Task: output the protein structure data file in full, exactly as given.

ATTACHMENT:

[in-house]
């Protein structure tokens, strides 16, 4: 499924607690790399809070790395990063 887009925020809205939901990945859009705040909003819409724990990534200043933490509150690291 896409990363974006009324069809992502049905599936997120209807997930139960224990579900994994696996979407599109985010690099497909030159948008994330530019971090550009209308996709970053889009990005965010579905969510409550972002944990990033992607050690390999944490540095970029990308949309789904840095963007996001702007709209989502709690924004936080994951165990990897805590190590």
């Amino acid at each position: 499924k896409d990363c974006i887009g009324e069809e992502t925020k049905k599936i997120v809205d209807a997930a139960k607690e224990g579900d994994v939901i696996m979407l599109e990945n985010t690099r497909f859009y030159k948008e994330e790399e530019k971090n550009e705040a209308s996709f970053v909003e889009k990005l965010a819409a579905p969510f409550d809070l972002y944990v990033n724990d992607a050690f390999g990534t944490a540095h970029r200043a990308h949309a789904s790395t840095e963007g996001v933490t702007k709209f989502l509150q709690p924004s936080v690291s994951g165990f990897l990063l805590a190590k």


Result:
[in-house]
């Protein structure tokens, strides 16, 4: 499924607690790399809070790395990063 887009925020809205939901990945859009705040909003819409724990990534200043933490509150690291 896409990363974006009324069809992502049905599936997120209807997930139960224990579900994994696996979407599109985010690099497909030159948008994330530019971090550009209308996709970053889009990005965010579905969510409550972002944990990033992607050690390999944490540095970029990308949309789904840095963007996001702007709209989502709690924004936080994951165990990897805590190590």
């Amino acid at each position: 499924k896409d990363c974006i887009g009324e069809e992502t925020k049905k599936i997120v809205d209807a997930a139960k607690e224990g579900d994994v939901i696996m979407l599109e990945n985010t690099r497909f859009y030159k948008e994330e790399e530019k971090n550009e705040a209308s996709f970053v909003e889009k990005l965010a819409a579905p969510f409550d809070l972002y944990v990033n724990d992607a050690f390999g990534t944490a540095h970029r200043a990308h949309a789904s790395t840095e963007g996001v933490t702007k709209f989502l509150q709690p924004s936080v690291s994951g165990f990897l990063l805590a190590k």